If you want to make your travel company more inclusive of people of color, you must provide visible representation across your sales and marketing plan. Not only does this mean showcasing black families traveling, solo Muslim travelers, groups of Asian and Latinx friends, and interracial couples on romantic trips, but this also includes hiring writers and editors of color to shape the messages in your ads, social media, branding copy, etc.

Make a Plan to Fight Racism

Travel companies know that the first step to success is a good plan. So, make one to fight racism. It might look like this:

Create an anti-racism committee of diverse employees who will lead the fight against racism within your company and through the services provided to travelers. Have this committee remove racial bias in job descriptions and create policies that allow employees to call out and discuss racial bias and racism in company meetings and policies.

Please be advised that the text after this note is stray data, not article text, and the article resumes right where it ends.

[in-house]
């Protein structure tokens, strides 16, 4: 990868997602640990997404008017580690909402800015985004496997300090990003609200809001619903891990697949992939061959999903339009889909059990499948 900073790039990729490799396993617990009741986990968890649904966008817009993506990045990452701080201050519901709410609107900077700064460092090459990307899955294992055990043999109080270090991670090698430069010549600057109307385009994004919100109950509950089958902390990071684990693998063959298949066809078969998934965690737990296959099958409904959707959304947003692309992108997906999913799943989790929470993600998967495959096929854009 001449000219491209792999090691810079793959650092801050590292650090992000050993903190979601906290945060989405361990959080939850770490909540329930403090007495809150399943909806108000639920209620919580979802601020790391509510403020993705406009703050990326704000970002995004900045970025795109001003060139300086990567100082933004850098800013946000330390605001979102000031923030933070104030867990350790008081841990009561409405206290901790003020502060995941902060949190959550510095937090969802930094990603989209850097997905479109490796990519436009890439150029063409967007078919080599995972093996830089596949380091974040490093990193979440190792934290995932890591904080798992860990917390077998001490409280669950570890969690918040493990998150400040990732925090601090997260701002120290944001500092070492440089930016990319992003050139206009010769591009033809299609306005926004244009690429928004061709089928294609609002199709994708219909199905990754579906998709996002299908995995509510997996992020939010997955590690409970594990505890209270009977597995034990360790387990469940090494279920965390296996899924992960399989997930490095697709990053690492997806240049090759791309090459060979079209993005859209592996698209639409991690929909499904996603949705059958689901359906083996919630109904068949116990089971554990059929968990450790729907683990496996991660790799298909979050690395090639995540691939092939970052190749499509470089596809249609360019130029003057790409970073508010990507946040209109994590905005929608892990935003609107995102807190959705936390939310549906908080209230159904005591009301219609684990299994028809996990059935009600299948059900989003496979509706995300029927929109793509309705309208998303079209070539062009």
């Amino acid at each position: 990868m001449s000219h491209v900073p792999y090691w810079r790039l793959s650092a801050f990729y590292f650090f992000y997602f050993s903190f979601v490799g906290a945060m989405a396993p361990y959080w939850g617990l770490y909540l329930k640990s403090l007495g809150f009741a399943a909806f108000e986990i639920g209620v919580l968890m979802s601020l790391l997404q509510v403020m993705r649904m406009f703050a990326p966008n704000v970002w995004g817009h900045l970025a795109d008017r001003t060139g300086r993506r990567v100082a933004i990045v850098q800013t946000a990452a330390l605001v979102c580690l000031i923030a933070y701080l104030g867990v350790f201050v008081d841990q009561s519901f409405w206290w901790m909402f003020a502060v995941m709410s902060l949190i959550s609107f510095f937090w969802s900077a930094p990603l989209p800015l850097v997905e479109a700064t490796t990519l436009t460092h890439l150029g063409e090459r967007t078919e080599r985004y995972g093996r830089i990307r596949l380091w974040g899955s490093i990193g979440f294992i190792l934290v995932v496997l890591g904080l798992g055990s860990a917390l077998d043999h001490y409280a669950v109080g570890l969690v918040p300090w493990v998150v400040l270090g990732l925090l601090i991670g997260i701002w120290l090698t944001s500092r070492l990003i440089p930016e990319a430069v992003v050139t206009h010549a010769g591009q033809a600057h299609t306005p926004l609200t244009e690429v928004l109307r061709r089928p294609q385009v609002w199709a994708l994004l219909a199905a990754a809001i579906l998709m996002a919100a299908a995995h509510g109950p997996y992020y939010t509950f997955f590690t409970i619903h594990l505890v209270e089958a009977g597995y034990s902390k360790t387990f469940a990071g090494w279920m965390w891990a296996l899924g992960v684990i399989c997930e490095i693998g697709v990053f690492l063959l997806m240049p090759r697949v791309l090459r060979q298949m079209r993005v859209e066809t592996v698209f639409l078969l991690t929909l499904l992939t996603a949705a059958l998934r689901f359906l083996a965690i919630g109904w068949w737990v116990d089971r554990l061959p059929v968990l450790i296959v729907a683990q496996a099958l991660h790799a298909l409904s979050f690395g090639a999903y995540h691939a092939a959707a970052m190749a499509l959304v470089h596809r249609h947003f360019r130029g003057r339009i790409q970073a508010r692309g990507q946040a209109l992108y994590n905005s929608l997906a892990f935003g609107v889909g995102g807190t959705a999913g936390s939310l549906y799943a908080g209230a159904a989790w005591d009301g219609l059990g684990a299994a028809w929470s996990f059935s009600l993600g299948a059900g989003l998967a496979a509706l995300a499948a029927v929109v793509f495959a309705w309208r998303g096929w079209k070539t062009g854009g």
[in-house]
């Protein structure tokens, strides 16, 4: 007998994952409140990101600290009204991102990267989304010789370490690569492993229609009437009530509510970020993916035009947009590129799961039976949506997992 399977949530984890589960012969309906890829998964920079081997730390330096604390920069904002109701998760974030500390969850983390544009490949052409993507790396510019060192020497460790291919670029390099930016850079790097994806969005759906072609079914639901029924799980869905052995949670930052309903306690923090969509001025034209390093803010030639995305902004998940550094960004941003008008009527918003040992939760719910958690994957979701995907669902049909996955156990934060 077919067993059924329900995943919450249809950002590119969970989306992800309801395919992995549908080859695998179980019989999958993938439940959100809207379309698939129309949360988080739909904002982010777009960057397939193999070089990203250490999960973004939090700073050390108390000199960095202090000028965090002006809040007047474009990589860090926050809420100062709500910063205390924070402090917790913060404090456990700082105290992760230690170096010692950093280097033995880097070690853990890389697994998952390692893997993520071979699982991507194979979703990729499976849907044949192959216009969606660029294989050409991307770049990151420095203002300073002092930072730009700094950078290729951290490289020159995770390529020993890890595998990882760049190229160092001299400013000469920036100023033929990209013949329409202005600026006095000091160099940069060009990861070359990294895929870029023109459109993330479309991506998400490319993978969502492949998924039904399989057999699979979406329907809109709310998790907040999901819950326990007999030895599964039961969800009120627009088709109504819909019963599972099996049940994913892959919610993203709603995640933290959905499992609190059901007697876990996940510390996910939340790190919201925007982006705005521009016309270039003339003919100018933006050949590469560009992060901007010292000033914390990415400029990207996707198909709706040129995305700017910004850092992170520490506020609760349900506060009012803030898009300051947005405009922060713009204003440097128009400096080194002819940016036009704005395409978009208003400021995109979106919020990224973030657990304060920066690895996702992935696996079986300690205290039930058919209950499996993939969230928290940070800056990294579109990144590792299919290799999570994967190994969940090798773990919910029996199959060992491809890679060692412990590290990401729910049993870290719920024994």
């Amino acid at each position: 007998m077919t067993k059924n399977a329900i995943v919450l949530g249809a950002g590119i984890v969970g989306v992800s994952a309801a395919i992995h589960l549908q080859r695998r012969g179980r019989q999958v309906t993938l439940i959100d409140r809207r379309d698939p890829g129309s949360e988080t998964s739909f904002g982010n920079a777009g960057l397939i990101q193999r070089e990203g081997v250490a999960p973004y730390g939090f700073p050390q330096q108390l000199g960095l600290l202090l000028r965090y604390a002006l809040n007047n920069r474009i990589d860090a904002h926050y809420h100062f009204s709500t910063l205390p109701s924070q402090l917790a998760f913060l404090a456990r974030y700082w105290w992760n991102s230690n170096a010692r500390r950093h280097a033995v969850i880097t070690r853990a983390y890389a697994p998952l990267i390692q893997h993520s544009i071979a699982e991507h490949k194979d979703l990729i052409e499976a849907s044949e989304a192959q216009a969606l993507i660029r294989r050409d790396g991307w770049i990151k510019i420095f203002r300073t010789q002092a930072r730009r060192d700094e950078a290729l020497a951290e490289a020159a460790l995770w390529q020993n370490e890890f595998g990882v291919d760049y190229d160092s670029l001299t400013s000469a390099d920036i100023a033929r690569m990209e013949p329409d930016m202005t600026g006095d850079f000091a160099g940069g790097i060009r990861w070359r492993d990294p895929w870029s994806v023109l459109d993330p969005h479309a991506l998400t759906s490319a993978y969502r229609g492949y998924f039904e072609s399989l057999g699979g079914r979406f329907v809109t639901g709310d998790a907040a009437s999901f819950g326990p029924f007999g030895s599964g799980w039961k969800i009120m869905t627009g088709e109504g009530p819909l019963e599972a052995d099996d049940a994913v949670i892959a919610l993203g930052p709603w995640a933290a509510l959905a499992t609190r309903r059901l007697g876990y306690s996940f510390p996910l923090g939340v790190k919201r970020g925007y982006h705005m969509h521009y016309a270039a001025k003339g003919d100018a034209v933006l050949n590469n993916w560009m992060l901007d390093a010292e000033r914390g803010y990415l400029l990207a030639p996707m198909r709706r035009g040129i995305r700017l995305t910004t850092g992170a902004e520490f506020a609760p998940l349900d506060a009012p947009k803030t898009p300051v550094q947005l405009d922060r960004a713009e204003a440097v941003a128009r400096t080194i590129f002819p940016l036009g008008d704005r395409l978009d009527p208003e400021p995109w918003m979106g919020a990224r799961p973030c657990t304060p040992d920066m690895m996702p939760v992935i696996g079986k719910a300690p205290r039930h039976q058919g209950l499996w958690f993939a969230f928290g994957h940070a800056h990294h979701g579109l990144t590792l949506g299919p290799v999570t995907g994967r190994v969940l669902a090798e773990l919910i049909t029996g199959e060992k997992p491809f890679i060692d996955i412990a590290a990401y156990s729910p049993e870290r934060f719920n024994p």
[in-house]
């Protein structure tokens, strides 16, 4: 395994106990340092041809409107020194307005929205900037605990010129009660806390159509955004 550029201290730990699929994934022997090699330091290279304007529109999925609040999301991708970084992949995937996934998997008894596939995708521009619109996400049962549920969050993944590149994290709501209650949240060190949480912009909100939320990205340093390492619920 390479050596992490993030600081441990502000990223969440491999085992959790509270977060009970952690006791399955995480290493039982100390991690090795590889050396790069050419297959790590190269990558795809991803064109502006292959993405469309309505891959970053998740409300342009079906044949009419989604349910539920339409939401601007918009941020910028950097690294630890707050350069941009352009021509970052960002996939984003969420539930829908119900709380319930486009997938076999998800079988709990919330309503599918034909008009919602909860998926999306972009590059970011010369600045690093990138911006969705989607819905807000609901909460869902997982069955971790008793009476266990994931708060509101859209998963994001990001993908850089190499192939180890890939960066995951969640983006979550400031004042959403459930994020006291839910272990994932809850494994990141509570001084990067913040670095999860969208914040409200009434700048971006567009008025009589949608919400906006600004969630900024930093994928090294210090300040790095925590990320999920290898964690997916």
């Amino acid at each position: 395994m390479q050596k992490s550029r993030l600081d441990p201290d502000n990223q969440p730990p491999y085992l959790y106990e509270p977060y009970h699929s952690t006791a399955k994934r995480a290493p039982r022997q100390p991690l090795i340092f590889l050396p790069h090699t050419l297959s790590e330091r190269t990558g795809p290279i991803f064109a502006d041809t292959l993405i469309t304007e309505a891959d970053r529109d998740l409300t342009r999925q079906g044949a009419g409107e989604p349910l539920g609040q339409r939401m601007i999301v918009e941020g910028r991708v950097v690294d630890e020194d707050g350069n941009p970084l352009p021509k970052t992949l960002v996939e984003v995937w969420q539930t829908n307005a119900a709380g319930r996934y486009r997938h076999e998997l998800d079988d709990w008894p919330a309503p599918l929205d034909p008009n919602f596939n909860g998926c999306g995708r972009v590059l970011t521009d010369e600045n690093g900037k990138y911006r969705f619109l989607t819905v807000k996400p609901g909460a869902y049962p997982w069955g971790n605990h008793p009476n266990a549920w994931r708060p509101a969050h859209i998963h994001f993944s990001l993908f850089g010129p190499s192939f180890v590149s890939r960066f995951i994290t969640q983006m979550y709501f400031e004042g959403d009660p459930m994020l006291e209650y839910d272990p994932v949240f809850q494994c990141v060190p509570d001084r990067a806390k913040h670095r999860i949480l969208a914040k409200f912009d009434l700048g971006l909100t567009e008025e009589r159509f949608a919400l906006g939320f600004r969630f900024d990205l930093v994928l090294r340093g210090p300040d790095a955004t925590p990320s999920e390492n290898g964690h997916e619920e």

Committee, teamwork, company

Have them create a mentorship program that helps people of color move up in the ranks of the company. Urge your recruiters and hiring managers to look for diverse candidates, at historically black colleges and through groups that uplift people of color. And encourage your committee to create opportunities and events for open dialogues and the exchange of new ideas to fight racism.

For small companies or solo entrepreneurs, analyze your travel services. Are they inclusive of diverse groups of people? Does your branding promote unconscious bias? Are you sensitive to the needs to travelers of color or supporting travel companies that fight racism and promote diversity?

Speak Up

If you see racism occur, whether systematically, subtly, or overtly, call it out. Bring it to the attention of your managers and human resources department. If you don’t feel like your travel company is doing enough to fight racism, gather coworkers for support and approach management with an idea for a committee against racism.